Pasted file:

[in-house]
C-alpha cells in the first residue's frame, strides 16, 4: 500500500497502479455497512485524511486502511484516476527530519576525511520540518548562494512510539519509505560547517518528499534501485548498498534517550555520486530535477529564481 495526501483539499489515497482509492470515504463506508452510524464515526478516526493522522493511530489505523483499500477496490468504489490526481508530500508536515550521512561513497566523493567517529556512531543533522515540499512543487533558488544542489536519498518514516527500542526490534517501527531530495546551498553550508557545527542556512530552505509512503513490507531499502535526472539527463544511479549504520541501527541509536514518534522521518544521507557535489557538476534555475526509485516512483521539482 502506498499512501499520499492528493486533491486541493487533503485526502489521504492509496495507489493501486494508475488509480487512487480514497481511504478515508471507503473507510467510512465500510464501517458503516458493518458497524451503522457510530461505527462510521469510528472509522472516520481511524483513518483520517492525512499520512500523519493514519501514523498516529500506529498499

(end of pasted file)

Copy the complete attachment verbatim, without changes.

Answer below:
[in-house]
C-alpha cells in the first residue's frame, strides 16, 4: 500500500497502479455497512485524511486502511484516476527530519576525511520540518548562494512510539519509505560547517518528499534501485548498498534517550555520486530535477529564481 495526501483539499489515497482509492470515504463506508452510524464515526478516526493522522493511530489505523483499500477496490468504489490526481508530500508536515550521512561513497566523493567517529556512531543533522515540499512543487533558488544542489536519498518514516527500542526490534517501527531530495546551498553550508557545527542556512530552505509512503513490507531499502535526472539527463544511479549504520541501527541509536514518534522521518544521507557535489557538476534555475526509485516512483521539482 502506498499512501499520499492528493486533491486541493487533503485526502489521504492509496495507489493501486494508475488509480487512487480514497481511504478515508471507503473507510467510512465500510464501517458503516458493518458497524451503522457510530461505527462510521469510528472509522472516520481511524483513518483520517492525512499520512500523519493514519501514523498516529500506529498499